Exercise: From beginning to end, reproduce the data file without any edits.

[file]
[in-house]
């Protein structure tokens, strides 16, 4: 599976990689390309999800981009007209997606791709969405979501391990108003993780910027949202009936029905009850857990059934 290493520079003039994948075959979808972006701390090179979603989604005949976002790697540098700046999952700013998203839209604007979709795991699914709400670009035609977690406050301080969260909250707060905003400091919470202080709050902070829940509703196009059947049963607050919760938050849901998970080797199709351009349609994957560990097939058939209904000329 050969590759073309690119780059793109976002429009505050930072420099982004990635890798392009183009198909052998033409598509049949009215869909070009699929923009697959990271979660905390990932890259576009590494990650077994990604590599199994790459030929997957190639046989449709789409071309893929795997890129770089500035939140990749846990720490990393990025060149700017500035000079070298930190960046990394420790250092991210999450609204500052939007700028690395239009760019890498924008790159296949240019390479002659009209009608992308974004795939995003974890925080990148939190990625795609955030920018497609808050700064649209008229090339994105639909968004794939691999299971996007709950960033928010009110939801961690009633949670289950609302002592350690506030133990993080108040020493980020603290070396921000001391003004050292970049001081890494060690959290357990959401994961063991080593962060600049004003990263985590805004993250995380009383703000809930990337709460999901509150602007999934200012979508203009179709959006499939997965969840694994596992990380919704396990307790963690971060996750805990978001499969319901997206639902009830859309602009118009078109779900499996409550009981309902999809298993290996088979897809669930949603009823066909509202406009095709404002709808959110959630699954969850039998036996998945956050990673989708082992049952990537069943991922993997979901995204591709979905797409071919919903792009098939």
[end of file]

[in-house]
């Protein structure tokens, strides 16, 4: 599976990689390309999800981009007209997606791709969405979501391990108003993780910027949202009936029905009850857990059934 290493520079003039994948075959979808972006701390090179979603989604005949976002790697540098700046999952700013998203839209604007979709795991699914709400670009035609977690406050301080969260909250707060905003400091919470202080709050902070829940509703196009059947049963607050919760938050849901998970080797199709351009349609994957560990097939058939209904000329 050969590759073309690119780059793109976002429009505050930072420099982004990635890798392009183009198909052998033409598509049949009215869909070009699929923009697959990271979660905390990932890259576009590494990650077994990604590599199994790459030929997957190639046989449709789409071309893929795997890129770089500035939140990749846990720490990393990025060149700017500035000079070298930190960046990394420790250092991210999450609204500052939007700028690395239009760019890498924008790159296949240019390479002659009209009608992308974004795939995003974890925080990148939190990625795609955030920018497609808050700064649209008229090339994105639909968004794939691999299971996007709950960033928010009110939801961690009633949670289950609302002592350690506030133990993080108040020493980020603290070396921000001391003004050292970049001081890494060690959290357990959401994961063991080593962060600049004003990263985590805004993250995380009383703000809930990337709460999901509150602007999934200012979508203009179709959006499939997965969840694994596992990380919704396990307790963690971060996750805990978001499969319901997206639902009830859309602009118009078109779900499996409550009981309902999809298993290996088979897809669930949603009823066909509202406009095709404002709808959110959630699954969850039998036996998945956050990673989708082992049952990537069943991922993997979901995204591709979905797409071919919903792009098939």